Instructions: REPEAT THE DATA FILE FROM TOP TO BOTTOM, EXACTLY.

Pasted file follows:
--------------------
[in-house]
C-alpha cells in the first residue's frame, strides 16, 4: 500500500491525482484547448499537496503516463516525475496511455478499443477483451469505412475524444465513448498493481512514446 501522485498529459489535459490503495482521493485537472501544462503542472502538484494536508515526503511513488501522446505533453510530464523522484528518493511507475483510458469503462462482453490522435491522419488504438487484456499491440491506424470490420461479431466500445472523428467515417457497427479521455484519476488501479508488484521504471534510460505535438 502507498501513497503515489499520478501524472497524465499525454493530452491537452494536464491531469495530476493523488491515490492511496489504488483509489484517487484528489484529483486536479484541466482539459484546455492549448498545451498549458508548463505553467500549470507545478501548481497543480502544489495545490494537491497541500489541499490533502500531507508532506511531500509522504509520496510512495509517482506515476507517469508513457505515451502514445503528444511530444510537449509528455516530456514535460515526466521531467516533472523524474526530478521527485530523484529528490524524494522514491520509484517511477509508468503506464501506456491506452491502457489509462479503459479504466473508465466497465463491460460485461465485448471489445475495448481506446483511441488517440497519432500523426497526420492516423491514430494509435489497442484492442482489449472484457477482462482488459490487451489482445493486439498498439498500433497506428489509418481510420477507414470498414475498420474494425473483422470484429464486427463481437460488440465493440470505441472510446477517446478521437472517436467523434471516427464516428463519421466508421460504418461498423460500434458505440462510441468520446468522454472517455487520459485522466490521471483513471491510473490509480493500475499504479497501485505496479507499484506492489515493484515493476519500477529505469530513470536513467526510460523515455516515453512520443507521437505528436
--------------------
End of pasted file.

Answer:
[in-house]
C-alpha cells in the first residue's frame, strides 16, 4: 500500500491525482484547448499537496503516463516525475496511455478499443477483451469505412475524444465513448498493481512514446 501522485498529459489535459490503495482521493485537472501544462503542472502538484494536508515526503511513488501522446505533453510530464523522484528518493511507475483510458469503462462482453490522435491522419488504438487484456499491440491506424470490420461479431466500445472523428467515417457497427479521455484519476488501479508488484521504471534510460505535438 502507498501513497503515489499520478501524472497524465499525454493530452491537452494536464491531469495530476493523488491515490492511496489504488483509489484517487484528489484529483486536479484541466482539459484546455492549448498545451498549458508548463505553467500549470507545478501548481497543480502544489495545490494537491497541500489541499490533502500531507508532506511531500509522504509520496510512495509517482506515476507517469508513457505515451502514445503528444511530444510537449509528455516530456514535460515526466521531467516533472523524474526530478521527485530523484529528490524524494522514491520509484517511477509508468503506464501506456491506452491502457489509462479503459479504466473508465466497465463491460460485461465485448471489445475495448481506446483511441488517440497519432500523426497526420492516423491514430494509435489497442484492442482489449472484457477482462482488459490487451489482445493486439498498439498500433497506428489509418481510420477507414470498414475498420474494425473483422470484429464486427463481437460488440465493440470505441472510446477517446478521437472517436467523434471516427464516428463519421466508421460504418461498423460500434458505440462510441468520446468522454472517455487520459485522466490521471483513471491510473490509480493500475499504479497501485505496479507499484506492489515493484515493476519500477529505469530513470536513467526510460523515455516515453512520443507521437505528436